… Sore and eager to escape my own boring loop of depressive thoughts, I met Alex Steffen, a climate futurist, on the back patio of a bar in Berkeley. Steffen, a mountain of a 53-year-old man with a bald head, hosts a podcast and publishes a newsletter called “The Snap Forward”. The idea behind both is that the climate crisis has made us lose ourselves in time and space; we have to get out of nostalgia and face the world as it exists. As he explained to me in his confident baritone, yes California and the world are in bad shape. But the situation is not as hopeless as it seems. “We have this idea that the world is either normal and on-going, or it’s the apocalypse, it’s the end of everything – and neither is true. “, did he declare. That orange sky in 2020? “We’re all like, Wow, the sky is apocalyptic!” But this is not apocalyptic. If you can wake up and go to work in the morning, you’re not in an apocalypse, are you? “

The most accurate assessment, according to Steffen, is that we are “trans-apocalyptic.” We are in the midst of an ongoing crisis, or really a series of related crises, and we have to learn to be “native now”. Our lives will become – or, really, they already are (the desire to keep talking about the present when the future is intense) – defined by “a constant engagement with ecological realities”, floods, dry wells, fires. And there is no withdrawal. What does it mean?

We are living in a discontinuity. This is the central point of Steffen. “Discontinuity is a time when the experience and expertise that you have accumulated over time stops working,” he said. “It is extremely stressful, emotionally, to go through a process of understanding the world as we thought it is no longer there.” No kidding. “There is real grief and loss. There is the shock of recognizing that you are not prepared for what has already happened.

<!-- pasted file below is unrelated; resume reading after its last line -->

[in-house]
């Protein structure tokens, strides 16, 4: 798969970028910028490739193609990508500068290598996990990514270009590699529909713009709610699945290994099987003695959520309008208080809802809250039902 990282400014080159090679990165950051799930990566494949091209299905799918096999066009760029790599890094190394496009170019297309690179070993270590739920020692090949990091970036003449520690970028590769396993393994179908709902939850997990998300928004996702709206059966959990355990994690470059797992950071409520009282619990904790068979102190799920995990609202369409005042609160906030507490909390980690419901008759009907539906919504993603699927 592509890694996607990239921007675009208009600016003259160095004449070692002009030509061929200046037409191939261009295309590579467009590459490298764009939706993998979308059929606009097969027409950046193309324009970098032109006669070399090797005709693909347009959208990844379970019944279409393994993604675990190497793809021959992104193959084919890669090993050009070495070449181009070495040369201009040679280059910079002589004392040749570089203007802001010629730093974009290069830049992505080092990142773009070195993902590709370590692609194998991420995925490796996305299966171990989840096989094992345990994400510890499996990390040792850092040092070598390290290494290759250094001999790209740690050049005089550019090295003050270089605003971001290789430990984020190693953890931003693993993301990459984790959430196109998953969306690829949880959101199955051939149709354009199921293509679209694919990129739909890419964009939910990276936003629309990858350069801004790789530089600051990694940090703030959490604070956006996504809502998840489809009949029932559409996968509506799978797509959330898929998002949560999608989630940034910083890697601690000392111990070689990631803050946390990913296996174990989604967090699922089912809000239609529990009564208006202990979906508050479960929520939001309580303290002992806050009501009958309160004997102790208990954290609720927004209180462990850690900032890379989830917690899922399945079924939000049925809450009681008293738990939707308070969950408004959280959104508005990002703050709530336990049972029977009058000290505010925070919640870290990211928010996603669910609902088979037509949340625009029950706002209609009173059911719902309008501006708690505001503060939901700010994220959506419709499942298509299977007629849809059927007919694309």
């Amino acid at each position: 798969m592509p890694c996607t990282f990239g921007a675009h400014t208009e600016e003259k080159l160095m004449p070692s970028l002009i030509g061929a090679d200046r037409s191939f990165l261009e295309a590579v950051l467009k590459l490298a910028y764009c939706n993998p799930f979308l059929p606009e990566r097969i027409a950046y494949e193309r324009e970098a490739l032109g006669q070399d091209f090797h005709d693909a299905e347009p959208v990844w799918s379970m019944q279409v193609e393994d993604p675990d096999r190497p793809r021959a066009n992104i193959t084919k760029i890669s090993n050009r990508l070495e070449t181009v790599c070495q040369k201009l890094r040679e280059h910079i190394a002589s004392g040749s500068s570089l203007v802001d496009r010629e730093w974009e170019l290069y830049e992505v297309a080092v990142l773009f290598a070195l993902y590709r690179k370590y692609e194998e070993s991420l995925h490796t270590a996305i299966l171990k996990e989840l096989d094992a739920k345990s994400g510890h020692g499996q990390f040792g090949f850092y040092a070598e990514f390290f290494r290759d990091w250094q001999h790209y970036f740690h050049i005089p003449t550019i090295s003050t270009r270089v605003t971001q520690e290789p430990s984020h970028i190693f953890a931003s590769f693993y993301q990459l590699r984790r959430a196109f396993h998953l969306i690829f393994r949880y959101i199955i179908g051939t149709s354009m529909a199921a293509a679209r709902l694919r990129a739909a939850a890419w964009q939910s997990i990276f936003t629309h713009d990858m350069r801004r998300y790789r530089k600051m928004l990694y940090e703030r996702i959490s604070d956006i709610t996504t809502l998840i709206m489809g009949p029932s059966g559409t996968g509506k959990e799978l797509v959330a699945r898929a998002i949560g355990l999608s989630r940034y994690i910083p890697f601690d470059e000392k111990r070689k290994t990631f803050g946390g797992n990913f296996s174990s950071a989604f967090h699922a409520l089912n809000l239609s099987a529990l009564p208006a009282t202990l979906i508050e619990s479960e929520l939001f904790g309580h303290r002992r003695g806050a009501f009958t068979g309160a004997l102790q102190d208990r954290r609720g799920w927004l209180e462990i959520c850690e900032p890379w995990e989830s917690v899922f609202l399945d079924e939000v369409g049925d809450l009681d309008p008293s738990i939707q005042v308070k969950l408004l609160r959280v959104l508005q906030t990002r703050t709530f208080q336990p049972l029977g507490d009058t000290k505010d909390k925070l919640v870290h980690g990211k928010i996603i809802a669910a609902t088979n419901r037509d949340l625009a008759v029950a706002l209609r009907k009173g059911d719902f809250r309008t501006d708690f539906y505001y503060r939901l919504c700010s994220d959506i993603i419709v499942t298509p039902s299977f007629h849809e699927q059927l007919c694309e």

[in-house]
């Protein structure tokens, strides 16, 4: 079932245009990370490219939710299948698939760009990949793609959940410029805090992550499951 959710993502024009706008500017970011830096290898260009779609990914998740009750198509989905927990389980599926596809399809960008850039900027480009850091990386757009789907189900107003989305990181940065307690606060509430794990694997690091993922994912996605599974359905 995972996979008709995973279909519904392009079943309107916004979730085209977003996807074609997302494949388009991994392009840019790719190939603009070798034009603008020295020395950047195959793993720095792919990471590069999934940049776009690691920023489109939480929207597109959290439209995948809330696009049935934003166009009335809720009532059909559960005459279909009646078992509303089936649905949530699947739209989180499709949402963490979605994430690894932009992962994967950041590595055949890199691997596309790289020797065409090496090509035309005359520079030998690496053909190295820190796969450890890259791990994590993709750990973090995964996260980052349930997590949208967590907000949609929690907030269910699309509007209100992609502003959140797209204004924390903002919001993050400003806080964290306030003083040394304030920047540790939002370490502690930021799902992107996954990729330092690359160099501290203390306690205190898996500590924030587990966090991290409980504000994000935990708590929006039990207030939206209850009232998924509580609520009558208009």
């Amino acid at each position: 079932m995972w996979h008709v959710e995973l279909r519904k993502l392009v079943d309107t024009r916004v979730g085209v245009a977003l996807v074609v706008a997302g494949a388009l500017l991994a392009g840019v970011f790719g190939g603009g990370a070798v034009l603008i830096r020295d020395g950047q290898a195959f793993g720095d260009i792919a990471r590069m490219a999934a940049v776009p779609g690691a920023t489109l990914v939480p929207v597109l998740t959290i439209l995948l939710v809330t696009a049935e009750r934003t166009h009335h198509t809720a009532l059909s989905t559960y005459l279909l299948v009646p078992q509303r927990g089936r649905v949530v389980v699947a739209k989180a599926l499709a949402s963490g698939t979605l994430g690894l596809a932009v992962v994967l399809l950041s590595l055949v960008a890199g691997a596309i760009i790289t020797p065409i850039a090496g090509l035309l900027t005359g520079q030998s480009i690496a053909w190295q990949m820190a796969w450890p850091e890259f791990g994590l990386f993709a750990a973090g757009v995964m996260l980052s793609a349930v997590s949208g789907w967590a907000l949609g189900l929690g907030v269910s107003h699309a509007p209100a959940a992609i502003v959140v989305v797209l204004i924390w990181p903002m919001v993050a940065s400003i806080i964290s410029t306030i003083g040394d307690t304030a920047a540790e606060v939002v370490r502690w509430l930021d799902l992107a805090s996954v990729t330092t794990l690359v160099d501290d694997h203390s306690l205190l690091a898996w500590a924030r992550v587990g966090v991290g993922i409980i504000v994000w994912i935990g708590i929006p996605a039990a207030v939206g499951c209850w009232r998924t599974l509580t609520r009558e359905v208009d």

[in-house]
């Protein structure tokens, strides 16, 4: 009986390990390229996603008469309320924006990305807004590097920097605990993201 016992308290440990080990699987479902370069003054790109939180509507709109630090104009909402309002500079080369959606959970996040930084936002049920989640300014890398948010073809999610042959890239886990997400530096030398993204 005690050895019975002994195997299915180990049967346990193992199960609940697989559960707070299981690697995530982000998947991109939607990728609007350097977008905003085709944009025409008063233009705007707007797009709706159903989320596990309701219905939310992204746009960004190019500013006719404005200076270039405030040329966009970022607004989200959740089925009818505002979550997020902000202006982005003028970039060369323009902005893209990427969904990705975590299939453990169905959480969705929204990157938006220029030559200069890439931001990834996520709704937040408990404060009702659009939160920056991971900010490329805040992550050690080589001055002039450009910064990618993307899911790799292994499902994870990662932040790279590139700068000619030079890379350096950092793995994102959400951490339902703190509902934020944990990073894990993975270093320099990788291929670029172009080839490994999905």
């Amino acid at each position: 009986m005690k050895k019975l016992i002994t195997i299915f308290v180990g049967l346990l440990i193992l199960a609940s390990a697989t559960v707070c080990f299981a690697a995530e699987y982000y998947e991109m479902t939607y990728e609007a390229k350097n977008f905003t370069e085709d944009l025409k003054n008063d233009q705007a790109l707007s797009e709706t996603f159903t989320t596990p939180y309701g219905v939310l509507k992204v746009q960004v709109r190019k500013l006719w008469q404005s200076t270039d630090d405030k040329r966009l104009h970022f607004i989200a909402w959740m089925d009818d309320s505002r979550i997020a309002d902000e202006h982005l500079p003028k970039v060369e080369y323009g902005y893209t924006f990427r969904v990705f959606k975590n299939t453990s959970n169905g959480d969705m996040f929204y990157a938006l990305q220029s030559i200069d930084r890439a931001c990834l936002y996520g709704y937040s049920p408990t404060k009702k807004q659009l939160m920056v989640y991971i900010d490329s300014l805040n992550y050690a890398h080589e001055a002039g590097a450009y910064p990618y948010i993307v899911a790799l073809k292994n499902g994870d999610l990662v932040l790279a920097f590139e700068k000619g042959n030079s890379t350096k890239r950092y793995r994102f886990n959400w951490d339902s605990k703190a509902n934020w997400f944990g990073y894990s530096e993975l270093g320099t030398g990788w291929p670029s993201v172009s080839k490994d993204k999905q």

Letting go of the idea of ​​normalcy will require strength, poise, optimism and bravery, the courage to keep clinging to a thin vine of hope as we climb out of the wreckage into a field. solid that we can’t see yet. “We’re no longer dealing with a fire regime in the woods that responds to the types of prevention and gentle responses, the reasonable responses that we’ve thought of, and that thought alone is a crisis,” Steffen said. “It means that the life we ​​had, we don’t have any more.”

This brings us to another forest management tool in the knife: “managed forest fire”. This one, however, doesn’t always pair well with the other overabundant species in California: humans.

This summer in Kings Canyon, as wildfires approached, firefighters wrapped giant sequoias in aluminum foil. This included General Sherman – 2,200 years old and the largest single tree on Earth. This act was meager, and it was devotional. This is what we have now. The good news is that some of the movements we need to perform are easier, simpler, and more in our control than we imagined, if we just allowed ourselves to do them. The bad news is that there will just be a loss. We are not used to thinking about the world this way. We are not used to paying for our mistakes.

Thanks and a tip of the hat to Tom.

Author: Bill Gabbert

After working full time in wildfires for 33 years, he continues to learn and strives to be a fire student. View all articles by Bill Gabbert